By the way, I avoid the word "privilege" because there's usually a hidden meaning that doesn't make any sense: "You should be grateful for this thing that has made you stupid." The deeper problem with the word is that it blurs together two things that are nearly opposite. One is something that is good for you, something that everyone should have but not everyone does, like world travel or a healthy diet or not being harassed by cops. The other is something that no one should have because it's bad for everyone, like being able to command others without their consent, or being protected from the consequences of your own selfishness. Of course, in a society with entrenched social class, higher class people have no idea that they're being selfish and being protected from the consequences. The way to fix this is not to make them feel guilty for an advantage that's never clearly explained, but to change the system so that lower class people (including nonhumans) are permitted to push back.
willpower. Anyway, in a new study, two groups of mice ate the same, exercised the same, and even pooped the same, but a genetic difference made one group fat. They still don't know how to reconcile this with the laws of thermodynamics. [Update: I've had several emails from readers who think they know more about biology than the researchers in this study and the answer is easy. Maybe they're right but I'm not qualified to judge this.]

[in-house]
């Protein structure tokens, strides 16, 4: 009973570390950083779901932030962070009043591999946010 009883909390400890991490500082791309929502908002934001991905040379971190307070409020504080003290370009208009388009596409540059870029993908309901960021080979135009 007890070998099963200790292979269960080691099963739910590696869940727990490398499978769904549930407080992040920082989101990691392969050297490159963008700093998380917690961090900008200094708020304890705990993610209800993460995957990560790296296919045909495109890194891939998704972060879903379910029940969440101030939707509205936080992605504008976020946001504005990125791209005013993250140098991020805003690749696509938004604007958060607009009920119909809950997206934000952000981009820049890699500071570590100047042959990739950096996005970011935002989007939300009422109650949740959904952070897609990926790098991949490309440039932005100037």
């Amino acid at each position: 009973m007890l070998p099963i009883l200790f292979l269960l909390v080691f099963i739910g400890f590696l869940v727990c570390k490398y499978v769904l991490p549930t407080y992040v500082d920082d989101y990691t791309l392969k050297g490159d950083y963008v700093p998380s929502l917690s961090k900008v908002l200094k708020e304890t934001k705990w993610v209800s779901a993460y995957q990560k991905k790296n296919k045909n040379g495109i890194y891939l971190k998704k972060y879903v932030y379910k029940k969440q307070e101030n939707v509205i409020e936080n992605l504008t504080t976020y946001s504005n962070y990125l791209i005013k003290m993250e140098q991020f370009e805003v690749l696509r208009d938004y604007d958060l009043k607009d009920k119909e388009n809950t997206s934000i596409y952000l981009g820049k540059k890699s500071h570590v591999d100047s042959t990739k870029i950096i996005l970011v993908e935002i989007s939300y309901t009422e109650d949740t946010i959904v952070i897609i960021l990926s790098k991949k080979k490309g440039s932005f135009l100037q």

December 4. , the way performers learn from a live audience, until every commercial is genuinely interesting? Will it lead to better mind control, or will commercials become authentic and subversive because that's what people need?
January 5. Thanks Gannon for sending this strange essay on cryptoforestry. The style reminds me of Fredy Perlman and Crimethinc:
Cryptoforests are sideways glances at post-crash landscapes, diagrammatic enclaves through which future forest cities reveal their first shadows, laboratories for dada-do-nothingness, wild-type vegetable free states, enigma machines of uncivilized imagination, psychogeographical camera obscuras of primal fear and wanton desire, relay stations of lost ecological and psychological states. Cryptoforests are wild weed-systems, but wildness is equated not with chaos but with productiveness at a non-human level of organization.
Related: a reader and some friends have a new online magazine called the FC journal, with stuff about deep ecology and critiques of modernity.
Also related (thanks Alex): Is depression a kind of allergic reaction? Evidence suggests that depression is more physical than psychological, and that it could be caused by inflammation -- and inflammation can be caused by many things including some features of modern life: trans fats, sugar, stress, and social isolation.